Expat Guide to Living in Costa Rica
Whether you're already living in Costa Rica or preparing to move to Costa Rica, our Expat Guide to Living in Costa Rica offers articles and reports submitted by expats about expat life in Costa Rica. For answers to specific questions, visit our Costa Rica Forum to talk with expats in Costa Rica.
Applying for residency in Costa Rica can be a daunting process. Which type of residency is right for me? Do I need an attorney? Do I have to leave the country every 90 days? What is a cedula? This article answers these and many other questions.
Costa Rica is has both public and private healthcare systems. When you become a resident, you must enroll in the public healthcare system (CAJA). Many expats use the public system for routine healthcare and have private expat health insurance for specialists, surgeries and emergencies.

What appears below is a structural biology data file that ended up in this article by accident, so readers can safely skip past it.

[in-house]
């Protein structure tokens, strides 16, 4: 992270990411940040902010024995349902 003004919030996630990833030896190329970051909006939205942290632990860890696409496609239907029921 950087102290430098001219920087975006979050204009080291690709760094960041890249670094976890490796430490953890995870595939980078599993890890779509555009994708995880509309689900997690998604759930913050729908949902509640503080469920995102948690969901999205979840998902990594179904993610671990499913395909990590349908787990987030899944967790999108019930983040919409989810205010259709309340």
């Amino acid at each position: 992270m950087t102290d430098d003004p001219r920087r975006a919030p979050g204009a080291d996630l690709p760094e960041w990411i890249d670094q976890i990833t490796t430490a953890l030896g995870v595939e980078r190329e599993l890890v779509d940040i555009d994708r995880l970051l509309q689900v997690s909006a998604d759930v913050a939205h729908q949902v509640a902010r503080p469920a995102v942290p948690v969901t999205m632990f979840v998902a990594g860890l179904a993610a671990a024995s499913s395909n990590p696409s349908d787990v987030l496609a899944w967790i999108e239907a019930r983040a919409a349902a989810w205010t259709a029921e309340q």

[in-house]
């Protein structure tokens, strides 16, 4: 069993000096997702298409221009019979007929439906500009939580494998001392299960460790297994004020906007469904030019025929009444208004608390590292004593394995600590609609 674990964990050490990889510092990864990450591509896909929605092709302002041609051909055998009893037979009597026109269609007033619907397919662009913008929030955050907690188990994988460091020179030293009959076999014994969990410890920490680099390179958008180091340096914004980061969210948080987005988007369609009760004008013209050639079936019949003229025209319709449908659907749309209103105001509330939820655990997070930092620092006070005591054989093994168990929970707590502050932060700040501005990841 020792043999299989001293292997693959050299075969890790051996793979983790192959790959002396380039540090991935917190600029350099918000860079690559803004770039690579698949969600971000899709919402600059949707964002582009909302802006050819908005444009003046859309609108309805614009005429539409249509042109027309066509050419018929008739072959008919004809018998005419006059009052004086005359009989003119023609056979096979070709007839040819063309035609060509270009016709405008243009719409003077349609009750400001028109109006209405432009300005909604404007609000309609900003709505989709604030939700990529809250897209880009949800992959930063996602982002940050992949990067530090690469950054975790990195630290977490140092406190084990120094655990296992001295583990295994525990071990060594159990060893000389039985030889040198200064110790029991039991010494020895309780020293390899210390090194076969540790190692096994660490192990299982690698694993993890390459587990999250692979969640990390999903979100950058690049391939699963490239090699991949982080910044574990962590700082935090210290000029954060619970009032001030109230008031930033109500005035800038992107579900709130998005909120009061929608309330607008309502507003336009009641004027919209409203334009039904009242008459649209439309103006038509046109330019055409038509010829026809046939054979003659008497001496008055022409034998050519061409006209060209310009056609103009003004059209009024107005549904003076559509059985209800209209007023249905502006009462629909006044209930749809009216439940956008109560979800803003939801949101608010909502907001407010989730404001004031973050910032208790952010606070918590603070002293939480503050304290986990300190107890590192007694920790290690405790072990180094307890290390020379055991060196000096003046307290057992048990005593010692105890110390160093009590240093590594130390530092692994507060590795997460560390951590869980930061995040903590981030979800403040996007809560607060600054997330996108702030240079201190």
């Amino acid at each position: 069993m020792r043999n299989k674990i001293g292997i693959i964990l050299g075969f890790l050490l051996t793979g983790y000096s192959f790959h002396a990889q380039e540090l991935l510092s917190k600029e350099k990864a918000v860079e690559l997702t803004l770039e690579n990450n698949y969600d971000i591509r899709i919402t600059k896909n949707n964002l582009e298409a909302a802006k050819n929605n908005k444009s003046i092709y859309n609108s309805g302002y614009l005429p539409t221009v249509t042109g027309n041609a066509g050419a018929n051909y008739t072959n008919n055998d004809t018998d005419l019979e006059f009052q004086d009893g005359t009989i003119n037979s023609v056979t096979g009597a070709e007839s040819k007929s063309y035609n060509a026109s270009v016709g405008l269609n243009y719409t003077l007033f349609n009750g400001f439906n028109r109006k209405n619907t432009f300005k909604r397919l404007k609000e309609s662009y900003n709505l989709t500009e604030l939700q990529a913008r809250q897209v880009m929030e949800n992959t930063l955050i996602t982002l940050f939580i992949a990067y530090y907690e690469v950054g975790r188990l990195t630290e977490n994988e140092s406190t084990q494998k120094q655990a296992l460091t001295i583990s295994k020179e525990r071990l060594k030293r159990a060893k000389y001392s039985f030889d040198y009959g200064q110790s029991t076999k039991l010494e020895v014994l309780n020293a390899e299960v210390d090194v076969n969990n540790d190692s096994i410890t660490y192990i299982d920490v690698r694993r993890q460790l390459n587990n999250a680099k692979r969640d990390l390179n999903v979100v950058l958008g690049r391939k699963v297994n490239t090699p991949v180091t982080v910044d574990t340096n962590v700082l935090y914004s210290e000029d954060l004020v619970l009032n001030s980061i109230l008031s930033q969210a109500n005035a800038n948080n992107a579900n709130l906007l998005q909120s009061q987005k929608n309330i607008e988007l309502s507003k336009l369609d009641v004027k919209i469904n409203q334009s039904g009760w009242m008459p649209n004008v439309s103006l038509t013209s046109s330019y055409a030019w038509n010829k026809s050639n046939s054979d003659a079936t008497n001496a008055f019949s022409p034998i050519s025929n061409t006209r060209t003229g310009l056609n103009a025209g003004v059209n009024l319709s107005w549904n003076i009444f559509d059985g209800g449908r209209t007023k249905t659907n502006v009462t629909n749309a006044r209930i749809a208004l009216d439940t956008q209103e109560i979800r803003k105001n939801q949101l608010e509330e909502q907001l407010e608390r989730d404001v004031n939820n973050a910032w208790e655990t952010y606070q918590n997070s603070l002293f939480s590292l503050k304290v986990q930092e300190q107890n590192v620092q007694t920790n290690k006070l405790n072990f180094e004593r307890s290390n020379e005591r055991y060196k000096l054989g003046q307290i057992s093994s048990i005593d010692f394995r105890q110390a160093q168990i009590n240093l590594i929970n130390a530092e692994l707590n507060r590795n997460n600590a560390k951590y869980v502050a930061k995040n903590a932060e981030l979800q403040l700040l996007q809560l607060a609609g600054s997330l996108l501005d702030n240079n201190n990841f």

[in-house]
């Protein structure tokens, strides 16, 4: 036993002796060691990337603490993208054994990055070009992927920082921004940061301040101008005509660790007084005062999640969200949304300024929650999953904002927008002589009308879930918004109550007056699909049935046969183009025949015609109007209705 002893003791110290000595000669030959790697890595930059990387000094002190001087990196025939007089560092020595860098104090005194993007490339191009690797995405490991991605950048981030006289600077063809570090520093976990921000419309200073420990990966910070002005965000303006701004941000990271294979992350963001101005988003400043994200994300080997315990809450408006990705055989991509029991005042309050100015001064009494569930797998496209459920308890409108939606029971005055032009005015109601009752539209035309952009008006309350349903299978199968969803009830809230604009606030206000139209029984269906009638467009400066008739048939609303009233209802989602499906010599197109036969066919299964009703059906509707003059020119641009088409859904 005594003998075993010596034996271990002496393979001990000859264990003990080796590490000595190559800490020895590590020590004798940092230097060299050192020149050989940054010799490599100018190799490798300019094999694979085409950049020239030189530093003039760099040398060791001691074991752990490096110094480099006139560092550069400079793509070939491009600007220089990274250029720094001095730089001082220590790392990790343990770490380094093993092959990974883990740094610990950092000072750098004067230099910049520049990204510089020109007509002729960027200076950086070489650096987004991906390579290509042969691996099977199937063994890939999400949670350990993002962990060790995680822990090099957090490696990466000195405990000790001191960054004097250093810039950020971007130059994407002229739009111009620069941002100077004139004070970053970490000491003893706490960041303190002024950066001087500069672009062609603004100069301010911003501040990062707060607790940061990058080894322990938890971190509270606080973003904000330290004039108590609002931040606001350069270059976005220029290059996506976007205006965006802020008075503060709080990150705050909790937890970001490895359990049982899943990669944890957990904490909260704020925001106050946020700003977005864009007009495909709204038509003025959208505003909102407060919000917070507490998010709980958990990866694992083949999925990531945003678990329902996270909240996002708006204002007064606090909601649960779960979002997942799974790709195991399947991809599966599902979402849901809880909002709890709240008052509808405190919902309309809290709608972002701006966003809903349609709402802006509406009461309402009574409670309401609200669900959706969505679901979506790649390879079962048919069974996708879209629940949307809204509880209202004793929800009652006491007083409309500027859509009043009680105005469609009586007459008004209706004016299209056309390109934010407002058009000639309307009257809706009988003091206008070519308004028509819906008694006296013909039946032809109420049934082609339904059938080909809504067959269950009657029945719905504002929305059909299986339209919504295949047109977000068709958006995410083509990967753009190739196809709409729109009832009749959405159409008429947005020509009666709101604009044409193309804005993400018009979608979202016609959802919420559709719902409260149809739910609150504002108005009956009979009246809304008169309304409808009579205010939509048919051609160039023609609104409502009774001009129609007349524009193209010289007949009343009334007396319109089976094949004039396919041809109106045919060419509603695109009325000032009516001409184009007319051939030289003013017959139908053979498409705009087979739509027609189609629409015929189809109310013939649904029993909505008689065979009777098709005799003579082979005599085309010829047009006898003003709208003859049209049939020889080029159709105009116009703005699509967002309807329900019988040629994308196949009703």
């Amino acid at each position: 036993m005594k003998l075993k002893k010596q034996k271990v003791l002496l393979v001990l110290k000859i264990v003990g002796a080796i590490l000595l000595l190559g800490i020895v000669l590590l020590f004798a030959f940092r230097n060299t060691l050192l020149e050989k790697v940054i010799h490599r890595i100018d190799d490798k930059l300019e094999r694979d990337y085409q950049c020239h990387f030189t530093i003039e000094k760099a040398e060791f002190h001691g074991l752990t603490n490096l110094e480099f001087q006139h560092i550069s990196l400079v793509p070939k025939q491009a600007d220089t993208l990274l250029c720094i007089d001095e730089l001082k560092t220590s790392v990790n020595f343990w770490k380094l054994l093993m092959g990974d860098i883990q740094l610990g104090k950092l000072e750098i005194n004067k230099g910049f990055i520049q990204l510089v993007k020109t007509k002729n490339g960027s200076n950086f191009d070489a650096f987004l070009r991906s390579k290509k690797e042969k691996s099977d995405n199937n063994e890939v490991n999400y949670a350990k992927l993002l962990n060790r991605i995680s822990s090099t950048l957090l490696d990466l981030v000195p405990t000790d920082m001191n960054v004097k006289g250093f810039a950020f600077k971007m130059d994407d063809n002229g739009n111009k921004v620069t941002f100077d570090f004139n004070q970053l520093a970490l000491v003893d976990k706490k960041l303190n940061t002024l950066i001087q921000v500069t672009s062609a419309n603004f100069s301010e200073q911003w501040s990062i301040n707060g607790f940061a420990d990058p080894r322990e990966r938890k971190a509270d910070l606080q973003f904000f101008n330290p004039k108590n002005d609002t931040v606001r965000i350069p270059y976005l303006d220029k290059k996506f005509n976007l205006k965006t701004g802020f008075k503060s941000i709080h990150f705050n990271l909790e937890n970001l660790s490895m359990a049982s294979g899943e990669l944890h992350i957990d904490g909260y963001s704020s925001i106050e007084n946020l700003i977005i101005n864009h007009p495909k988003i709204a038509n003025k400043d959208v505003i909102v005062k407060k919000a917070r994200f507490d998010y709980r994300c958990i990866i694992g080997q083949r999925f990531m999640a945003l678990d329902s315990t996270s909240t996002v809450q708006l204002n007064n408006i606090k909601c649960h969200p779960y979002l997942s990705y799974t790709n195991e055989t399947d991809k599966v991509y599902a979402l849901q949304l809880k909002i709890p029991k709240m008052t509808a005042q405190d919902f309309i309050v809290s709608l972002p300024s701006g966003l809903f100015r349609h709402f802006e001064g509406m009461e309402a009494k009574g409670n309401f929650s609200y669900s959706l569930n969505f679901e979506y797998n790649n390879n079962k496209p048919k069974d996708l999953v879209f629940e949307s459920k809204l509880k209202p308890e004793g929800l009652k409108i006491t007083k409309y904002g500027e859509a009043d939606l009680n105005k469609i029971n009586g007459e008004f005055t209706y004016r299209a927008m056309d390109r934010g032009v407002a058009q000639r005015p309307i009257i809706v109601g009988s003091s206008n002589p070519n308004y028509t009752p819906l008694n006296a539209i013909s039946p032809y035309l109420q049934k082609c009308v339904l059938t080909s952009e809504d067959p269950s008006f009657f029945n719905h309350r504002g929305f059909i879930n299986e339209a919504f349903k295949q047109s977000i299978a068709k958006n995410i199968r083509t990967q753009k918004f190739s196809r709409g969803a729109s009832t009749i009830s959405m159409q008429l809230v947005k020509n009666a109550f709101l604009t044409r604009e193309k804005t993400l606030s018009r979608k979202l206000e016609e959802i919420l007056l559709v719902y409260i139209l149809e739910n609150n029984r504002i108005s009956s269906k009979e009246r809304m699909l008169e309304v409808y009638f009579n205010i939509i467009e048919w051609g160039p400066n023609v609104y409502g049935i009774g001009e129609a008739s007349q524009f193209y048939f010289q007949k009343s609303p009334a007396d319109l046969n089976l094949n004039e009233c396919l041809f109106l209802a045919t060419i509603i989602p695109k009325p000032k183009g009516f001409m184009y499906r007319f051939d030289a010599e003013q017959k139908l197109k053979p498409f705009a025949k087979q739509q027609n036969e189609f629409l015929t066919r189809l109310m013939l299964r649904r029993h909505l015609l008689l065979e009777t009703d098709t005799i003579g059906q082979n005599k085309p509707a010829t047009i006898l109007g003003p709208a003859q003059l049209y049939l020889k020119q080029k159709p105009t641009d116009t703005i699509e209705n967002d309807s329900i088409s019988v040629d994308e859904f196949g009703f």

From lower cost of living to affordable healthcare and beachfront living, expats discuss the top reasons they moved to Central America.
Expats living in Costa Rica talk about Pura Vida, deciding where to live in Costa Rica, meeting people and more.
Expats in Costa Rica love the Pura Vita vibe, Costa Rican's focus of family and friendship and being surrounded by nature. Can you live in Costa Rica on $1,000 a month? Is driving in Costa Rica dangerous? Expats share their tips and experiences living in Costa Rica.
Information for expats living in Costa Rica about banking in Costa Rica, wire transfers, banking fees, banking limitations for those on a tourist visa and more.
An expat who has lived in Costa Rica gives all kinds of great advice on living there. Cost of housing, what to bring with you, how to settle in and much more is covered in this comprehensive expat report.
It's a good idea to rent before you buy in San Marcos, Costa Rica. Meet your neighbors, get advice on where to live and if they know of any homes for sale. And, bring any electronics you'll need, because the cost is double in Costa Rica.